Open Bionics create Disney-Themed 3D Printed Bionic Arms for Little Heroes
By Johny Ho on Friday, October 16, 2015
Not exactly a stunt, but a remarkable way of extending a company’s brand and products, in this case using valuable IPs they own.
As a part of the Disney Accelerator program, UK startup Open Bionics has been developing Disney-inspired bionic limbs for children who have lost them. The company is building these bionics in the hopes that kids get excited about prosthetics, as the idea of having a robotic hand and arm can be quite daunting for someone so young.
Open Bionics 3D printed bionic hands inspired by Iron Man’s hand, a Star Wars lightsaber hand and a hand inspired by Queen Elsa from Disney’s Frozen, the Snowflake hand.
“Now kids can get excited about their prosthetics. They won’t have to do boring physical therapy, they’ll train to become heroes. They’re not just getting medical devices, they’re getting bionic hands inspired by their favorite characters. The Walt Disney Company is generously donating the time of its creative teams and providing royalty free licenses. More designs coming soon!”, says Open Bionics on their website.
The Disney Accelerator program is a partnership between Boulder, Colo.-based startup accelerator Techstars with The Walt Disney Company concluding its 2nd year that aims to “helping today’s technology innovators turn their dreams for new media and entertainment experiences into reality.”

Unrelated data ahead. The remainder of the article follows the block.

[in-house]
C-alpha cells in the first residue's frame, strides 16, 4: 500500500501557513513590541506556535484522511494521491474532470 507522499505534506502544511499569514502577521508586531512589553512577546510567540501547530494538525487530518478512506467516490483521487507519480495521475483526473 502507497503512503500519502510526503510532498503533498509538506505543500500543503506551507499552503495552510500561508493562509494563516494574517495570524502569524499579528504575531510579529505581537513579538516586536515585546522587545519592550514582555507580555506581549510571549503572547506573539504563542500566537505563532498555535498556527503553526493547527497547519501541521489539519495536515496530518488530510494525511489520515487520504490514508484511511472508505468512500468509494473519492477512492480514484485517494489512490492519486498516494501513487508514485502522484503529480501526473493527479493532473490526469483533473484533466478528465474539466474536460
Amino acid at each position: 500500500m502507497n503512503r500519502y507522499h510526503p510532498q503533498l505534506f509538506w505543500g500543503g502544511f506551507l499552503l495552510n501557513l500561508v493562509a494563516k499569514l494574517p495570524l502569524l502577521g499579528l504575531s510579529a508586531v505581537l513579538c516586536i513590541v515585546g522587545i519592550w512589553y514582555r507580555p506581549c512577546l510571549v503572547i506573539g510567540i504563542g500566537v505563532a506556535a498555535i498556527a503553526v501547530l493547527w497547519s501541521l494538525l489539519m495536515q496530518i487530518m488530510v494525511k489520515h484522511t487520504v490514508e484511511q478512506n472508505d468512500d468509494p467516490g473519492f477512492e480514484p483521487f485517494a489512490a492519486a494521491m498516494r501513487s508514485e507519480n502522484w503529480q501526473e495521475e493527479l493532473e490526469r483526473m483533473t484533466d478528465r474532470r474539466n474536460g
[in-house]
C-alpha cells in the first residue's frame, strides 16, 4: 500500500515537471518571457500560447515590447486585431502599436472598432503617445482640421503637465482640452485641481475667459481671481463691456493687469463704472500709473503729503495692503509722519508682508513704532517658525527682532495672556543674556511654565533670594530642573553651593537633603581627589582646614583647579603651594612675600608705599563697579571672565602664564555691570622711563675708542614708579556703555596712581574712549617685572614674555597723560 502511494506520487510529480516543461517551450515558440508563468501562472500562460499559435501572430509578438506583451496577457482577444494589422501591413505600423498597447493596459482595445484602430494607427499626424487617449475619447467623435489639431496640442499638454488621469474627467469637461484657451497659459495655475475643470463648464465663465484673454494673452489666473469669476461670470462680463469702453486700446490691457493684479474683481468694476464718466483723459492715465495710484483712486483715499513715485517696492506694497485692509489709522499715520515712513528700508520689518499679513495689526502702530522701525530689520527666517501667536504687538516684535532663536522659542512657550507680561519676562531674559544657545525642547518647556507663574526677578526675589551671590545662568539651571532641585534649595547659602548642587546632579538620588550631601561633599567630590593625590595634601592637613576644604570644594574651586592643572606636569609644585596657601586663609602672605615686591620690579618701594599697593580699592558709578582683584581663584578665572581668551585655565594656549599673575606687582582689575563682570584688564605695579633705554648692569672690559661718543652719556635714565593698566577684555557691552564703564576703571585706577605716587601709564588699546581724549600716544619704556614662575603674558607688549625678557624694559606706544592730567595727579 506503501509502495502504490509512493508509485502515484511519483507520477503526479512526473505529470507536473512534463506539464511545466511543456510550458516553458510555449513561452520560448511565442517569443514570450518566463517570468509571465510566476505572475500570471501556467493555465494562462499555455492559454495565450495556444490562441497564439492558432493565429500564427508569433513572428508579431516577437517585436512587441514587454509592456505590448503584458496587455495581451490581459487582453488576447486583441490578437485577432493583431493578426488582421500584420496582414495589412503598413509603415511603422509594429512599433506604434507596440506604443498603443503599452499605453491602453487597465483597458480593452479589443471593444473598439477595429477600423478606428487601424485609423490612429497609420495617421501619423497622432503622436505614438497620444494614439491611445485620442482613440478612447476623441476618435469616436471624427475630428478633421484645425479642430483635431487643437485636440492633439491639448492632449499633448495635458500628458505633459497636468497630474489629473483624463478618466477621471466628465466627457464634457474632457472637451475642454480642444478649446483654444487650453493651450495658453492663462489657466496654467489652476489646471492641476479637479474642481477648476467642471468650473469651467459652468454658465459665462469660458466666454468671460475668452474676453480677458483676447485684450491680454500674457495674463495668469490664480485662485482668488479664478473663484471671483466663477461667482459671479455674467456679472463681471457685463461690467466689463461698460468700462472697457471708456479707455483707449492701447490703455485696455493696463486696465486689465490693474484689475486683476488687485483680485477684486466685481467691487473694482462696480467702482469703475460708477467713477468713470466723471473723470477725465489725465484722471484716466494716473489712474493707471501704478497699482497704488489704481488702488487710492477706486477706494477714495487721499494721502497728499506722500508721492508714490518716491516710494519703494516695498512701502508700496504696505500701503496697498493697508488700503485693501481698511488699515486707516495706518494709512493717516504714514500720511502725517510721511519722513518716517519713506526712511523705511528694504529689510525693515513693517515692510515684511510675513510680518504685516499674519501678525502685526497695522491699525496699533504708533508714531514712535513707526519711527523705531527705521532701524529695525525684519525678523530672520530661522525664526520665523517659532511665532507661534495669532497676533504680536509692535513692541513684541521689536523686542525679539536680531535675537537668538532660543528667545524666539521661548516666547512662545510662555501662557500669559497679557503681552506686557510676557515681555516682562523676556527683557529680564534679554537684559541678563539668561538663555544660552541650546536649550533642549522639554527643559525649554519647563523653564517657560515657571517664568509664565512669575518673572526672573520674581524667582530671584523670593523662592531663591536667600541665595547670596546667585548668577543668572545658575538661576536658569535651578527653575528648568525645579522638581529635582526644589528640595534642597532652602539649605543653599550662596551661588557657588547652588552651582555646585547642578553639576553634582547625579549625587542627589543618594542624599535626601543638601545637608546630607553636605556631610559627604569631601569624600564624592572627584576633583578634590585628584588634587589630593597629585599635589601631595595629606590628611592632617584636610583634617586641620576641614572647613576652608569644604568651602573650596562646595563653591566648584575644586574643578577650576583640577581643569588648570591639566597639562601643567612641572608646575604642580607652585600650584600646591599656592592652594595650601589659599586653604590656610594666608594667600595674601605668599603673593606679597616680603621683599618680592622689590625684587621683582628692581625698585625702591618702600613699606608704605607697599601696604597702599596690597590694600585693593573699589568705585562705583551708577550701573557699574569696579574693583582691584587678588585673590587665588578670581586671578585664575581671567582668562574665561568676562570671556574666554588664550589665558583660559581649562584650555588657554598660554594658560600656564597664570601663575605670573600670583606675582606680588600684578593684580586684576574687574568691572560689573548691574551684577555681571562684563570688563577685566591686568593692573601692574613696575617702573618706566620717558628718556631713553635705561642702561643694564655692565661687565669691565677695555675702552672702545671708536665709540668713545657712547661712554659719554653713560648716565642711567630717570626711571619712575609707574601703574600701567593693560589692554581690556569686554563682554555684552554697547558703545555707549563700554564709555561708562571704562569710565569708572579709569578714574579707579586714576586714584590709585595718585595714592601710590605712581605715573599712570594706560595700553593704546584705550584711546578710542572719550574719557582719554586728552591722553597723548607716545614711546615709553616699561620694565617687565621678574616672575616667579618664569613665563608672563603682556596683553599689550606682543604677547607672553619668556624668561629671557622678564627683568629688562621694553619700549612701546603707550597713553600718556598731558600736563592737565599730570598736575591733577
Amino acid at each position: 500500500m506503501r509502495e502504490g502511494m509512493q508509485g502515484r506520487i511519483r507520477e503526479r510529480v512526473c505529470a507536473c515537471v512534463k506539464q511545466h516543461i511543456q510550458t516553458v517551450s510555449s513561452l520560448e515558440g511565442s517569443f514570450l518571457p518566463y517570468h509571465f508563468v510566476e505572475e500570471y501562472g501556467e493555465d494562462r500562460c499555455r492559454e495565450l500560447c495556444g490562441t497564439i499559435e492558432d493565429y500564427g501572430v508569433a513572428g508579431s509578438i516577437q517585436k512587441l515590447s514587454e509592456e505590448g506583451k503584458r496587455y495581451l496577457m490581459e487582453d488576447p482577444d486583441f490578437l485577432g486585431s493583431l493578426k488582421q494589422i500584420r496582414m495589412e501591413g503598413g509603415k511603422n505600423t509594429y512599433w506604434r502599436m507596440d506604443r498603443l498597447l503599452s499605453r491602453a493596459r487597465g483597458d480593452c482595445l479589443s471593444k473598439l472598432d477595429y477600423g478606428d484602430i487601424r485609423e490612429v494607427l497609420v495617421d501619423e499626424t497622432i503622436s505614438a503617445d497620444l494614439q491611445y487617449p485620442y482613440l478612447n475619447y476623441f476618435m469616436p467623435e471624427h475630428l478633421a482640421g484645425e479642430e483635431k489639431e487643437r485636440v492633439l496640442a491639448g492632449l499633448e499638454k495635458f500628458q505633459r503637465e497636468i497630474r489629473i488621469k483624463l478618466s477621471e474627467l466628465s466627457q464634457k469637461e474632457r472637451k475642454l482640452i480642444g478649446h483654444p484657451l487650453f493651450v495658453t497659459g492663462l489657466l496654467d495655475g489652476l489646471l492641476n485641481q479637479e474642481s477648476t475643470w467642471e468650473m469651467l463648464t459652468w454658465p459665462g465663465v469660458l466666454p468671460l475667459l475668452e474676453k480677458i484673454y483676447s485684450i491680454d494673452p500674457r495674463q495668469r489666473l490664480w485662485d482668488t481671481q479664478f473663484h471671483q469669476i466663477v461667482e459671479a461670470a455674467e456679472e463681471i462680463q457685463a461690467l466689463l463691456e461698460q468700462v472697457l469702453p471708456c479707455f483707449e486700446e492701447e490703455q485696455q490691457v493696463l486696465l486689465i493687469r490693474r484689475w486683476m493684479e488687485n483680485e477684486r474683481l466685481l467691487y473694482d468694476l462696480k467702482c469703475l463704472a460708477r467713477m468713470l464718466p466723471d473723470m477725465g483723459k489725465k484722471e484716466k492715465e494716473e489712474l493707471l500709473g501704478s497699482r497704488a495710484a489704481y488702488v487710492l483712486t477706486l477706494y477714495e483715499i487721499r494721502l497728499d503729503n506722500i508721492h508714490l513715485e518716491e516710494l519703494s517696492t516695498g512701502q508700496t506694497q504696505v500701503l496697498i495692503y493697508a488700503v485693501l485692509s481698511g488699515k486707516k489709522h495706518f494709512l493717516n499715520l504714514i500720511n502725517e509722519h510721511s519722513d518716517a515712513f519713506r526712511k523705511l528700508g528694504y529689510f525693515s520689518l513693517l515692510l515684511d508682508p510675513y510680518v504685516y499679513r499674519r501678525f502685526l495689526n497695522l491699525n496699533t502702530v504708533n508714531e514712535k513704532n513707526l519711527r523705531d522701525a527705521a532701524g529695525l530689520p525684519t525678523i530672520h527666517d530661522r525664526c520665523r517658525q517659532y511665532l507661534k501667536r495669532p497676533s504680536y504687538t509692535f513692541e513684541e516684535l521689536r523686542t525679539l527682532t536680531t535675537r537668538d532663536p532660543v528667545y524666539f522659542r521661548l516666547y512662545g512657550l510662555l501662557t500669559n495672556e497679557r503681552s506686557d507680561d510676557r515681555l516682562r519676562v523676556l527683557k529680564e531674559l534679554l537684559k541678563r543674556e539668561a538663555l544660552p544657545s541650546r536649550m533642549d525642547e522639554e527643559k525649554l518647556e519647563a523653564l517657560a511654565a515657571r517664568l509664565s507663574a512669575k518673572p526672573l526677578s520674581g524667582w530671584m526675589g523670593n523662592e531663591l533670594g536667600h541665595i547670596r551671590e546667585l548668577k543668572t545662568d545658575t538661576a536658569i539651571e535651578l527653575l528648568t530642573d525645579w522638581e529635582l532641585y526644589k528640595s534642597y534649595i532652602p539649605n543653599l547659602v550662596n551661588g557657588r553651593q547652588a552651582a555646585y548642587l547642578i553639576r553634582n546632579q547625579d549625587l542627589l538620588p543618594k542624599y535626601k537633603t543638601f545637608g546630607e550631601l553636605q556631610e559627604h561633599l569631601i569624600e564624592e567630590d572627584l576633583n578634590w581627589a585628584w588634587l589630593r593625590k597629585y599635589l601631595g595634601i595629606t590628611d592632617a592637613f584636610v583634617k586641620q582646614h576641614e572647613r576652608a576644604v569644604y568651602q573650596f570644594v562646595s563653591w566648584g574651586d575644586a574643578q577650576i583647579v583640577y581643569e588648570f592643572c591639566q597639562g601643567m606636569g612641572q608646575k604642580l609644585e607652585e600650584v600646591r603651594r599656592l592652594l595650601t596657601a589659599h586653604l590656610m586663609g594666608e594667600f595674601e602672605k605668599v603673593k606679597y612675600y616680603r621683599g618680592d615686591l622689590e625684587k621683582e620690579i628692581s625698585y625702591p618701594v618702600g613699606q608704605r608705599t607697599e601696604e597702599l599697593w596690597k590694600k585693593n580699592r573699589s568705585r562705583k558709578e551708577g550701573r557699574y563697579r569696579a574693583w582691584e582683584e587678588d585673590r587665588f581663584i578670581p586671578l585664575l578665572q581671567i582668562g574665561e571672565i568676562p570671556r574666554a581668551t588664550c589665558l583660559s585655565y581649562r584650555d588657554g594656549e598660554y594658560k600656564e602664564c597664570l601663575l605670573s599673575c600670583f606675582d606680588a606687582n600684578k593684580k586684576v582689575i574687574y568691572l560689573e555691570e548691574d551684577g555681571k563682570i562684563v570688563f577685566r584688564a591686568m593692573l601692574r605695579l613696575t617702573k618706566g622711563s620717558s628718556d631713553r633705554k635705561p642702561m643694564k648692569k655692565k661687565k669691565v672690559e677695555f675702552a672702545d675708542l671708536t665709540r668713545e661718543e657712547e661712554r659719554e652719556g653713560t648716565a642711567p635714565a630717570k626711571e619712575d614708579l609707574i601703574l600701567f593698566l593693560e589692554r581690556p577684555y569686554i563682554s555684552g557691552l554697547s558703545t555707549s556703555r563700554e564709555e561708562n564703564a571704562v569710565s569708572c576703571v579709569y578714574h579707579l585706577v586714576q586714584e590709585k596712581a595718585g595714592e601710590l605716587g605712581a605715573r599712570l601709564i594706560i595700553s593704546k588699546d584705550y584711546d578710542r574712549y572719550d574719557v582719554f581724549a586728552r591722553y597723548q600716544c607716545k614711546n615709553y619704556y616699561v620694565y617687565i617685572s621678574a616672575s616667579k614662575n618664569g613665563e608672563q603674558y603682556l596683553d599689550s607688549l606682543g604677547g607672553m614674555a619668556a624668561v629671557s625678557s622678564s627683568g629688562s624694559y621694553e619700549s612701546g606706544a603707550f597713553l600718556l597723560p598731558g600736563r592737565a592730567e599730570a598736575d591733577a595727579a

The superhero prosthetic arm project is part of founder Joel Gibbard’s larger vision of prostheses design. After he created the open source Open Hand Project, he began talking to prostheses users about what was most important to them in a prosthesis.
His research determined that people were more concerned with the weight and look of the prosthetic hand than the amount of fine motor control that it had. Many users additionally must rely on using a claw rather than a realistic hand due to the costs involved. This led him to change his focus to improving the aesthetics and reducing the weight of the artificial hand, envisioning a prosthesis as a tool or fashion accessory, rather than a literal interpretation of a human arm.
In this train of thought, a superhero prosthetic arm becomes the perfect accessory for a child. Gibbard relates seeing child amputees try to hide cosmetic hands (a prosthesis that isn’t functional but merely decorative) because of a feeling of seeming different or refusing to wear one because of its heft. But a superhero-inspired prosthetic hand transforms a medical device into an imaginative statement.